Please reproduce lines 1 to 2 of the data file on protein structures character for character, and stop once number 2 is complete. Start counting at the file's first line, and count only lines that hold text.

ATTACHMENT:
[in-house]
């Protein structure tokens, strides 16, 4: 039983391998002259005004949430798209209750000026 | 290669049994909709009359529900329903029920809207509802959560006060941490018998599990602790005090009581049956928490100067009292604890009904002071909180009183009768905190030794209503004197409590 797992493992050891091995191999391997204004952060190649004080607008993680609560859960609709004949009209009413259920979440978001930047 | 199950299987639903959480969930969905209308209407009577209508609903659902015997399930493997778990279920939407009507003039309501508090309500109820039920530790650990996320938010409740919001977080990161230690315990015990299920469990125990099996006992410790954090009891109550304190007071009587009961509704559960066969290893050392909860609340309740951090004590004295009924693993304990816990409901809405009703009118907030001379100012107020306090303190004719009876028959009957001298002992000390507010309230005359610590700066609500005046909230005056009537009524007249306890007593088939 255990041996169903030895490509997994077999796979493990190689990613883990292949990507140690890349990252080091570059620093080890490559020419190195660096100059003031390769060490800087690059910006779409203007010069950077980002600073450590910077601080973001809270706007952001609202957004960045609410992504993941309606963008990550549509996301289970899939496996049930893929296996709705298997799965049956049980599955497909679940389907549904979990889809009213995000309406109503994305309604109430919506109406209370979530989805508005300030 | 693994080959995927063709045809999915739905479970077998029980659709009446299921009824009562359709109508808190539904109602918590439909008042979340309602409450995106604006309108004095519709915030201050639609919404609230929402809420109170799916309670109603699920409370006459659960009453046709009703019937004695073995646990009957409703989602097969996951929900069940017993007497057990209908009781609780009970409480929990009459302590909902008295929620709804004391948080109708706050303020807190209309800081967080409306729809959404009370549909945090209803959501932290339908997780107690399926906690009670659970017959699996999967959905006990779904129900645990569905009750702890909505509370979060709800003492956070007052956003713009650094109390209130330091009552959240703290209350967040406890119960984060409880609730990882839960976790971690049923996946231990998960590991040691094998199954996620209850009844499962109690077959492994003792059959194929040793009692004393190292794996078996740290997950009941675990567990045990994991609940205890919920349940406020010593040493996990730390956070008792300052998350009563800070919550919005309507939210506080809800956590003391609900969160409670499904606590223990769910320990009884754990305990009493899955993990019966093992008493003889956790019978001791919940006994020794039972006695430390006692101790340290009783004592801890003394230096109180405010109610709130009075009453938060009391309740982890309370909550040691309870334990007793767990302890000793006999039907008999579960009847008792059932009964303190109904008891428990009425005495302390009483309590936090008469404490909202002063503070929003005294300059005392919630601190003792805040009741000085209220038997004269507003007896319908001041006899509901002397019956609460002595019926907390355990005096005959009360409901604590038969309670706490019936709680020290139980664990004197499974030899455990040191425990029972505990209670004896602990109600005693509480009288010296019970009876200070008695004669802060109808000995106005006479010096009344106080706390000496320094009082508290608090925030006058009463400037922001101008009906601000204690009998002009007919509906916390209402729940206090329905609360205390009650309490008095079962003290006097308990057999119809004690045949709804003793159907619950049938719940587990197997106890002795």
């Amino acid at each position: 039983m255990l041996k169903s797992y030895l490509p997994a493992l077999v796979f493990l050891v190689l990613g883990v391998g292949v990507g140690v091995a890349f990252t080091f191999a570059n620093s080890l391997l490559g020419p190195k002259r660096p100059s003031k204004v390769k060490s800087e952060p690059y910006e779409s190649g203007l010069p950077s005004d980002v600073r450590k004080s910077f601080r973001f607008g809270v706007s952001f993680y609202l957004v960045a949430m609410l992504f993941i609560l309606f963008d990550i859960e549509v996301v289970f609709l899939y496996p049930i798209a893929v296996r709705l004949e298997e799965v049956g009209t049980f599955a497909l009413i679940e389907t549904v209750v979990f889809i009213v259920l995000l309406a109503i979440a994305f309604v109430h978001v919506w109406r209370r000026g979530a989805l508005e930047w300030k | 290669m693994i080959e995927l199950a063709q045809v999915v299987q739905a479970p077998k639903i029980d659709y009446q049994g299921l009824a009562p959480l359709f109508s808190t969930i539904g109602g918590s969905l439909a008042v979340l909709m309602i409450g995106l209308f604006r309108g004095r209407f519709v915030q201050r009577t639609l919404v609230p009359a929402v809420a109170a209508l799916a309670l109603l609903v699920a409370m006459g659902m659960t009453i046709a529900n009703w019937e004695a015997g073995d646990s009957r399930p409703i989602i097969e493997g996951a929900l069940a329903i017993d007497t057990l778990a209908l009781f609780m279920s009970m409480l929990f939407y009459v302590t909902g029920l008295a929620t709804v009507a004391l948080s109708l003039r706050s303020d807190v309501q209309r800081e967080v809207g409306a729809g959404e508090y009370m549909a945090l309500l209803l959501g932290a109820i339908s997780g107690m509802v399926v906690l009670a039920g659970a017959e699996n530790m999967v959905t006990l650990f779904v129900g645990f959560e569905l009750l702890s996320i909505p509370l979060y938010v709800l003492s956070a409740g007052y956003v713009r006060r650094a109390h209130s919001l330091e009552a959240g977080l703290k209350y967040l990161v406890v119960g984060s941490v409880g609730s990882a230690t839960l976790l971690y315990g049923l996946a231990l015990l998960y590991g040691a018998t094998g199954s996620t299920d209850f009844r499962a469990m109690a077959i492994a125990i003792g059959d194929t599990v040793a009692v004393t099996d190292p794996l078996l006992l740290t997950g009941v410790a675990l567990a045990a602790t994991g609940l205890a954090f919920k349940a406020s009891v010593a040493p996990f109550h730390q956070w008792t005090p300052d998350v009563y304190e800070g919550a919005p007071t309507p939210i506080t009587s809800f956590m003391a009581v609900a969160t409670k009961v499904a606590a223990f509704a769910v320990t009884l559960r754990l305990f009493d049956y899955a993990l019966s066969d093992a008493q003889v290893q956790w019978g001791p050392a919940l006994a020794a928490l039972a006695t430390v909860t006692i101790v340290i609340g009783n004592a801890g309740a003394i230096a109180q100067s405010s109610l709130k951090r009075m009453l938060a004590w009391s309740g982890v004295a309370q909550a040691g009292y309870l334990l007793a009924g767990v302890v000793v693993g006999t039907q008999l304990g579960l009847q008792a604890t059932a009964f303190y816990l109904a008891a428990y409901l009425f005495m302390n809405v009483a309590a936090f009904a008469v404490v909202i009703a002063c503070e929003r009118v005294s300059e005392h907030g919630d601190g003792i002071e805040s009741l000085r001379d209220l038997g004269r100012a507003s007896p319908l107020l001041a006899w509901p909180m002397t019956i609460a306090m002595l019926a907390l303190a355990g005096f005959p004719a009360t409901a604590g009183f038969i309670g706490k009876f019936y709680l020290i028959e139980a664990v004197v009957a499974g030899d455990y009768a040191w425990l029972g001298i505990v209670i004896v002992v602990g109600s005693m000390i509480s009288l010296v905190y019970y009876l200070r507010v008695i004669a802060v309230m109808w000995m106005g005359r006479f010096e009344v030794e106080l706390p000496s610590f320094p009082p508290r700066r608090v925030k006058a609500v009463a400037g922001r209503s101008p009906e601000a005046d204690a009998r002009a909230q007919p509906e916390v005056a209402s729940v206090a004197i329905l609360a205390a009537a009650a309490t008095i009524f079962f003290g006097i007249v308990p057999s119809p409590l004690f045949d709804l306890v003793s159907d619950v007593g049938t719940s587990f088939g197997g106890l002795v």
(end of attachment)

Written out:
[in-house]
């Protein structure tokens, strides 16, 4: 039983391998002259005004949430798209209750000026 | 290669049994909709009359529900329903029920809207509802959560006060941490018998599990602790005090009581049956928490100067009292604890009904002071909180009183009768905190030794209503004197409590 797992493992050891091995191999391997204004952060190649004080607008993680609560859960609709004949009209009413259920979440978001930047 | 199950299987639903959480969930969905209308209407009577209508609903659902015997399930493997778990279920939407009507003039309501508090309500109820039920530790650990996320938010409740919001977080990161230690315990015990299920469990125990099996006992410790954090009891109550304190007071009587009961509704559960066969290893050392909860609340309740951090004590004295009924693993304990816990409901809405009703009118907030001379100012107020306090303190004719009876028959009957001298002992000390507010309230005359610590700066609500005046909230005056009537009524007249306890007593088939 255990041996169903030895490509997994077999796979493990190689990613883990292949990507140690890349990252080091570059620093080890490559020419190195660096100059003031390769060490800087690059910006779409203007010069950077980002600073450590910077601080973001809270706007952001609202957004960045609410992504993941309606963008990550549509996301289970899939496996049930893929296996709705298997799965049956049980599955497909679940389907549904979990889809009213995000309406109503994305309604109430919506109406209370979530989805508005300030 | 693994080959995927063709045809999915739905479970077998029980659709009446299921009824009562359709109508808190539904109602918590439909008042979340309602409450995106604006309108004095519709915030201050639609919404609230929402809420109170799916309670109603699920409370006459659960009453046709009703019937004695073995646990009957409703989602097969996951929900069940017993007497057990209908009781609780009970409480929990009459302590909902008295929620709804004391948080109708706050303020807190209309800081967080409306729809959404009370549909945090209803959501932290339908997780107690399926906690009670659970017959699996999967959905006990779904129900645990569905009750702890909505509370979060709800003492956070007052956003713009650094109390209130330091009552959240703290209350967040406890119960984060409880609730990882839960976790971690049923996946231990998960590991040691094998199954996620209850009844499962109690077959492994003792059959194929040793009692004393190292794996078996740290997950009941675990567990045990994991609940205890919920349940406020010593040493996990730390956070008792300052998350009563800070919550919005309507939210506080809800956590003391609900969160409670499904606590223990769910320990009884754990305990009493899955993990019966093992008493003889956790019978001791919940006994020794039972006695430390006692101790340290009783004592801890003394230096109180405010109610709130009075009453938060009391309740982890309370909550040691309870334990007793767990302890000793006999039907008999579960009847008792059932009964303190109904008891428990009425005495302390009483309590936090008469404490909202002063503070929003005294300059005392919630601190003792805040009741000085209220038997004269507003007896319908001041006899509901002397019956609460002595019926907390355990005096005959009360409901604590038969309670706490019936709680020290139980664990004197499974030899455990040191425990029972505990209670004896602990109600005693509480009288010296019970009876200070008695004669802060109808000995106005006479010096009344106080706390000496320094009082508290608090925030006058009463400037922001101008009906601000204690009998002009007919509906916390209402729940206090329905609360205390009650309490008095079962003290006097308990057999119809004690045949709804003793159907619950049938719940587990197997106890002795």